Mphoko's daughter-in-law up for extortion

BULAWAYO - Former vice president Phelekezela Mphoko’s daughter-in-law is in trouble after she allegedly ordered 15 Choppies Supermarket managers here to unlawfully give her $30 000 cash.

This was after Nomagugu Mphoko, 36, allegedly threatened the managers with either dismissal or deportation of Choppies workers of Indian origin who attempted to defy her directive.

Nomagugu, who was initially jointly charged with her husband Siqokoqela Mphoko, appeared before Bulawayo magistrate Sithembiso Ndlovu facing 49 counts of extortion.

The Botswana-based and JSE-listed fast-expanding retail chain Choppies, which operates 29 outlets in Zimbabwe, is owned by former VP Mphoko, with his son Siqokoqela as its local director.

Nomagugu, who is being represented by Welshman Ncube of Mathonsi Law Chambers, was remanded out of custody to September 3 on $200 bail.

The cash, which was unlawfully collected by Nomagugu from the 15 Choppies shops on different occasions amounts to $30 230.

According to the State papers, sometime in June this year, Nanavac Investments, trading as Choppies Zimbabwe, issued a directive to all its supermarket managers against giving out cash realised from sales to individuals whose arrangement is to replace the equivalent through swiping at point of sale machines.

Prosecutor Nkathazo Dlodlo told the court that between June 13 and 29 this year, Nomagugu went to the complainants, some of whom are Indian nationals, and demanded cash during which she also threatened to either get them fired or deported if they refused to comply.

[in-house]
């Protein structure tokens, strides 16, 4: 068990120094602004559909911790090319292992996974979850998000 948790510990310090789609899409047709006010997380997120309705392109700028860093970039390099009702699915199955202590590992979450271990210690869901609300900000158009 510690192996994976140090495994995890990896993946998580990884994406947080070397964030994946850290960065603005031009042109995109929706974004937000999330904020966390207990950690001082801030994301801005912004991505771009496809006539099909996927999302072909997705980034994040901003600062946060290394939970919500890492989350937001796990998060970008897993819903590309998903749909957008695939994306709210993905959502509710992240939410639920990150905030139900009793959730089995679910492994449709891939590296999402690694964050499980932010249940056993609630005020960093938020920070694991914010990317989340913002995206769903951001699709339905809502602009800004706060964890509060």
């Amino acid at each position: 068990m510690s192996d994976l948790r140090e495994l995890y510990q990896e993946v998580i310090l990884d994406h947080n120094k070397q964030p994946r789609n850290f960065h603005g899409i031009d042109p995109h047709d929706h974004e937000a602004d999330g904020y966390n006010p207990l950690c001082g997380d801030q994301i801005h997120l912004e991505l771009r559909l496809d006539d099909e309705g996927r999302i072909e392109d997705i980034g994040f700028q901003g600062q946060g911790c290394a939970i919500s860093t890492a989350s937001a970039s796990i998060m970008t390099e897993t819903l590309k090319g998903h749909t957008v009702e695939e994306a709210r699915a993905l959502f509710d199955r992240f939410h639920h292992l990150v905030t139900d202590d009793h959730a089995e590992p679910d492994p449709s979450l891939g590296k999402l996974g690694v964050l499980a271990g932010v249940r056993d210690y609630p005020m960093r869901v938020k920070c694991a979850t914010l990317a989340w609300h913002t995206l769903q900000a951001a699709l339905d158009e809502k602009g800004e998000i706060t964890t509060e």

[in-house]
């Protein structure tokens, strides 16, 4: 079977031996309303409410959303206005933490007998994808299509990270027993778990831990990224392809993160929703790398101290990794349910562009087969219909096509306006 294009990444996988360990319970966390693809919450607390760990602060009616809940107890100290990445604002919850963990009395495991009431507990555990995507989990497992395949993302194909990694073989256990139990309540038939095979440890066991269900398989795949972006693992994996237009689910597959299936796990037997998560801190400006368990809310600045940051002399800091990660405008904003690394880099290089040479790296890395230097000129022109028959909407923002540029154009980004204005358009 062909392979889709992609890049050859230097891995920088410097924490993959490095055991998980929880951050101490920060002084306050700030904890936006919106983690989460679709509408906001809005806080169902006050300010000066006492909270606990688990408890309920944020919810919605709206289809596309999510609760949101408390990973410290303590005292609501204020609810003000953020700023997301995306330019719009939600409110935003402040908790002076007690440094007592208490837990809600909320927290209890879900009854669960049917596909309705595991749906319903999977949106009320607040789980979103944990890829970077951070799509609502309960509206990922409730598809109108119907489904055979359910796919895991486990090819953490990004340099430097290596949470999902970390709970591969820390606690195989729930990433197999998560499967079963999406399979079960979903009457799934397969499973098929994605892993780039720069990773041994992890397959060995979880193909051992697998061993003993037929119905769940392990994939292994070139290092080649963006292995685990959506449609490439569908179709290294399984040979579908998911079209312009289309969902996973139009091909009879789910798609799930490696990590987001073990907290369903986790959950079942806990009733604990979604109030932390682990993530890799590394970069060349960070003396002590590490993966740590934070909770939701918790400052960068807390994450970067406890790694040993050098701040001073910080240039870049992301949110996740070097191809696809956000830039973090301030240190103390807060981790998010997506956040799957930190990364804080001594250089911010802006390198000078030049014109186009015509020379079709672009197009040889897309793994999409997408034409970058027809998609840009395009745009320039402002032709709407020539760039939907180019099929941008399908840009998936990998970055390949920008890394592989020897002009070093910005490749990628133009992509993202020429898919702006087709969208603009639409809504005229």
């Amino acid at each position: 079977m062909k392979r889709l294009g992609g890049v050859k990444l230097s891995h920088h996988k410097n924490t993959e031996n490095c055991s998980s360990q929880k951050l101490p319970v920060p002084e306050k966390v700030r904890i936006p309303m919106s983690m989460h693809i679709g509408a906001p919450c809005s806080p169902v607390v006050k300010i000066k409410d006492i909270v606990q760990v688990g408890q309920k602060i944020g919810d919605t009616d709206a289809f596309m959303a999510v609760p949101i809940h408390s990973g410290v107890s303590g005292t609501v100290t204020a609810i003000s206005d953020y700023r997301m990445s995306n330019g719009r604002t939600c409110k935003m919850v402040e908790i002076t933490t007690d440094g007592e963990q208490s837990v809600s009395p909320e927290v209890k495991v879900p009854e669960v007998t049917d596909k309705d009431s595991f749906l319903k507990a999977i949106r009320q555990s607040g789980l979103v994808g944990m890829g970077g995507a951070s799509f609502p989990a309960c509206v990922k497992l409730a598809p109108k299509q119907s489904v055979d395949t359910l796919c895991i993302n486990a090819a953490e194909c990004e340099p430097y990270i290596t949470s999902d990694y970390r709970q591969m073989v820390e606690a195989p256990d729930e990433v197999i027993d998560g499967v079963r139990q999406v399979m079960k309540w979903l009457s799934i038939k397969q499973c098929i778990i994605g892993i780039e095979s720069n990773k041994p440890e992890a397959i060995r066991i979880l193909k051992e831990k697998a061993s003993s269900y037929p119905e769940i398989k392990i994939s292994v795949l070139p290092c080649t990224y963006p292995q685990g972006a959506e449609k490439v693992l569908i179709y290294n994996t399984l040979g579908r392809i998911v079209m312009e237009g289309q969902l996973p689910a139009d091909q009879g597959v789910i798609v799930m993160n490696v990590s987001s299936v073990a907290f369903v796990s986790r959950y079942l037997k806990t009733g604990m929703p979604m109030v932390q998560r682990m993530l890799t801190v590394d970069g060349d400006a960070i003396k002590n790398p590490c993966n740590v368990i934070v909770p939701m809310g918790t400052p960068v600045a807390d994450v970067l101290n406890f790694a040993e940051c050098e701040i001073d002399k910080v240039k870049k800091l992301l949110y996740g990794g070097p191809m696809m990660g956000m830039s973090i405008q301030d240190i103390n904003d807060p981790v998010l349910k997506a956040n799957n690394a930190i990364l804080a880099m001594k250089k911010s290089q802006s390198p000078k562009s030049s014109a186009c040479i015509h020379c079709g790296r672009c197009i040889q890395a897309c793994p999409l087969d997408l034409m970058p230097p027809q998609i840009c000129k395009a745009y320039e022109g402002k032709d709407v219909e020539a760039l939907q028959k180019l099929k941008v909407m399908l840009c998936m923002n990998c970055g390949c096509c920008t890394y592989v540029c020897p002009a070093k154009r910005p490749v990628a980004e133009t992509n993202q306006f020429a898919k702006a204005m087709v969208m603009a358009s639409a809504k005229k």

The court heard that Nomagugu would then swipe the equivalent of the money received using different bank cards.

“Upon being advised of the directive against such transactions, the accused would threaten the shop managers with loss of employment and deportation from Zimbabwe.

“She would also tell the complainants that her husband is the owner of the company..,” read the court papers.

As a result of the alleged threats, the complainants acceded to Nomagugu’s demands, the court heard.

Further reads the court papers: “The accused person derived the advantage of easily accessing cash which is hard to come by, their conduct resulted in loss for Nanavac Investments in that being a retail business, the company’s outlets rely heavily on cash to pay critical suppliers, including arranging for foreign payments with local banks.”

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